It was a difficult week as the CRASAR team had to turn down the request of the Port of Hachinohe and nearby surrounding areas to use unmanned marine vehicles. Our colleagues at the International Rescue Systems Institute, particularly Prof. Fumi Matsuno and the Hachinohe Institute of Technology, set up logistics and gave generously  of their time. But delays in approvals and funding (travel exceeded our reserves so we had to get outside funding)  here in the US caused us to be unable to travel, so we lost that opportunity. Dr. Eric Steimle has pulled together an amazing set of five different marine vehicles and sensors from our members and his contacts- all man portable and can go through check through luggage- through our Roboticists Without Borders program. Everyone on the marine team remains on standby.

In the meantime, I was contacted to advise with the use of robots for the Fukushima reactor incident and am here now in Japan. No robots (the authorities have already lined up the ones they want) and I am not getting within 50 miles of the plant.  Just here with our experience in post-disaster inspection with land, marine, and aerial vehicles to help transfer that experience as needed (or IF needed, as sometimes the most helpful thing to do in a disaster is just to stay out of the way). I haven’t checked in with the Public Information Officer so I hope to be able to provide details within the next day.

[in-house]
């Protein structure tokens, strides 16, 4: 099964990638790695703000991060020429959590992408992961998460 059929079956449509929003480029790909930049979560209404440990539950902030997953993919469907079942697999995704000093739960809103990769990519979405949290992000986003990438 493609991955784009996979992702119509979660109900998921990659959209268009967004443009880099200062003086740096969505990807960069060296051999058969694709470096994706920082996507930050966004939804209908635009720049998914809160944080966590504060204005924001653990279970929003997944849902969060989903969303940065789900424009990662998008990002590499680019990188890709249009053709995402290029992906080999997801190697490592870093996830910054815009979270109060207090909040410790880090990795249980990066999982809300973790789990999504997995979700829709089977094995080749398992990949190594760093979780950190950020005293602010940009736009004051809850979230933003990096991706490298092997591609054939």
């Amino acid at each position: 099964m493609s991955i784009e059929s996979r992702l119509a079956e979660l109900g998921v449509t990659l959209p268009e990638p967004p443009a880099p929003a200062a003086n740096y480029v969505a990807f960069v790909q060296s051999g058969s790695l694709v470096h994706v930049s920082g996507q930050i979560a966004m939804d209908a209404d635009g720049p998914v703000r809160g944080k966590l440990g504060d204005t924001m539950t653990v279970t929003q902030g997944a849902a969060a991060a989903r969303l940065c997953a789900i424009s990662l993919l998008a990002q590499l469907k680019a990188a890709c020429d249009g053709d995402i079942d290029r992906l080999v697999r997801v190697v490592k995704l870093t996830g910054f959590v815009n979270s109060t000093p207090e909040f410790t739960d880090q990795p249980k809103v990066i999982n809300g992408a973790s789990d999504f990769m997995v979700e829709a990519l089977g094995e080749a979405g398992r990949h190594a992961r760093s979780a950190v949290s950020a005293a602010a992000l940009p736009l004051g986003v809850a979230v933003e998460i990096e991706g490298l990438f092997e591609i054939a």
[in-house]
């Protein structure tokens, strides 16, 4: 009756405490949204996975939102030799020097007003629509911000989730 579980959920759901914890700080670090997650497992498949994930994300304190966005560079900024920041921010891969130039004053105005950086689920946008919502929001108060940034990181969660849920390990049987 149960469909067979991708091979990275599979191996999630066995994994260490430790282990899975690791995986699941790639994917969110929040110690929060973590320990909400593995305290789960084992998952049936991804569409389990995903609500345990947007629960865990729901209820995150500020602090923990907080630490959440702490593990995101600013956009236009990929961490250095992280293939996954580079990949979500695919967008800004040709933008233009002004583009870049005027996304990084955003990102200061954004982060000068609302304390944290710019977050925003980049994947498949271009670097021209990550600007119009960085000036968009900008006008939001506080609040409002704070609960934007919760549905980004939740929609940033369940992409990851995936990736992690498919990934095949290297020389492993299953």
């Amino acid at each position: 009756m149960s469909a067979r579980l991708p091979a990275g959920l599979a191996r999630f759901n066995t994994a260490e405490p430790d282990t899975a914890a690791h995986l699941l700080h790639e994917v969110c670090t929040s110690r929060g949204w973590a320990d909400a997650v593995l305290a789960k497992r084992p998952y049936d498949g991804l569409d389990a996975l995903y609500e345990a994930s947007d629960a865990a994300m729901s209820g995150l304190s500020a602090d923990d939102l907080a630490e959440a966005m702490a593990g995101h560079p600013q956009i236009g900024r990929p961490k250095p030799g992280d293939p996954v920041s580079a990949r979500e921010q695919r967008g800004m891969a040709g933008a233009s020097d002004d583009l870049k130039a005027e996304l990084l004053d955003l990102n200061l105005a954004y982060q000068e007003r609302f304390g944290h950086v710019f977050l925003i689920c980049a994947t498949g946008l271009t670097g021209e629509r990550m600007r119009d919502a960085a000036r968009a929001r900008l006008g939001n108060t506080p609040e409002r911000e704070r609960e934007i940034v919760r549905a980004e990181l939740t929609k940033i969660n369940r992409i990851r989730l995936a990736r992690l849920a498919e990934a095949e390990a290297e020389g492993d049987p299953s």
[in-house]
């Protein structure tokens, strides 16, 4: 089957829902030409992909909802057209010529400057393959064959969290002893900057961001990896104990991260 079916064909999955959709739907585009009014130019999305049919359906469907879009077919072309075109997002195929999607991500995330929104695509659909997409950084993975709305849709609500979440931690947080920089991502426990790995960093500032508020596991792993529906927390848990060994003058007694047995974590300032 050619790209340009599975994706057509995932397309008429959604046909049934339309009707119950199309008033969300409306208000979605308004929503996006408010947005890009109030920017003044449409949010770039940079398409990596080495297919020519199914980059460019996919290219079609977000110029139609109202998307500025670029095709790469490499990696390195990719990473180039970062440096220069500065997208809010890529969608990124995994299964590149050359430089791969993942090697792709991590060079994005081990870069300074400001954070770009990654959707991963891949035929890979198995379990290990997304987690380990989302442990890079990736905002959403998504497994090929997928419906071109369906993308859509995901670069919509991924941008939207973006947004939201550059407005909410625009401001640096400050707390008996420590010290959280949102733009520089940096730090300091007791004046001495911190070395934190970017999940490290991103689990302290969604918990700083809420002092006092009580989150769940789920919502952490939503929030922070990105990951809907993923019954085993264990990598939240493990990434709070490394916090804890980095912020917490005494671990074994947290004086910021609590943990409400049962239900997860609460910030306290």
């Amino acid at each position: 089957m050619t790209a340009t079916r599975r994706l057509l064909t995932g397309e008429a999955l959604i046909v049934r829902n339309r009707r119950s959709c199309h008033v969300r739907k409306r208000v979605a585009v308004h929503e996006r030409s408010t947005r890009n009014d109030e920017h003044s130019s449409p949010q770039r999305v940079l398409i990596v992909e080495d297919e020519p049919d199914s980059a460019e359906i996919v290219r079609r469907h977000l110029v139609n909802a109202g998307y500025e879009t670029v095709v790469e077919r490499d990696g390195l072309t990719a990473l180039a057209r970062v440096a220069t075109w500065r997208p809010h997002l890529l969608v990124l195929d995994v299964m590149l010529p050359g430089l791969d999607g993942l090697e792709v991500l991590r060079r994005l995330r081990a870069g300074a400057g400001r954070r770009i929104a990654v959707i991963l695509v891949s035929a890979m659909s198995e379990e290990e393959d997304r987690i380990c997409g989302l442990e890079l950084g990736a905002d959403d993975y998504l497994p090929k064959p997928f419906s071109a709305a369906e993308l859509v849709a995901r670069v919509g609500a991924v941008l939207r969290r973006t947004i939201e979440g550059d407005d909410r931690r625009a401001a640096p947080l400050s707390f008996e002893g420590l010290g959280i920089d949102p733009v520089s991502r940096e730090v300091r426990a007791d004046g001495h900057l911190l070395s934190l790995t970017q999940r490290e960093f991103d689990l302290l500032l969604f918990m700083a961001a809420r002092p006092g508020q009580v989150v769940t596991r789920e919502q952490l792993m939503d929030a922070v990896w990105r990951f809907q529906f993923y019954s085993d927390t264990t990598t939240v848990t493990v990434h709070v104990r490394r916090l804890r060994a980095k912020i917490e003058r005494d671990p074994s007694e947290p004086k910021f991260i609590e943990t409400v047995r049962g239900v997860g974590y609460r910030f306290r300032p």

And Prof. Tetsuya Kimura from IRS has just sent a request for marine vehicles from Minami-Sanriku-Cho!   Our newest member of Roboticists Without Borders, Seabotix, has a distributor in Japan who is looking at coming to join IRS at Minami-Sanriku-Cho immediately. Then the US team would join them with a different, complementary set of marine vehicles when funding and approvals get in place.

So why marine vehicles? Aren’t the Japanese Self Defense Forces and the Marines (I used to be on that group’s technical advisory board- go CBIRF!) with people and ships doing a massive operation? Sure- but they appear to be focusing on victim recovery and from “human assessable” approaches (wading). This still leaves critical infrastructure inspection (bridges, seawalls, navigational channels, pipelines, etc.) undone- all essential to getting the economy back going, to getting shipments of food and water in, and utilities restored. And also there is the recovery of victims under deeper water.

I’ll try to post more as the situation and PIO approvals permit.

In the end, it’s not about the technology, it’s about people. So we all are keeping the Japanese people in our thoughts and prayers- the terrible impact of the disasters, the sacrifices of the Fukushima plant workers,  the awfulness of not being to find or recover the bodies of loved ones- it’s just hard to comprehend.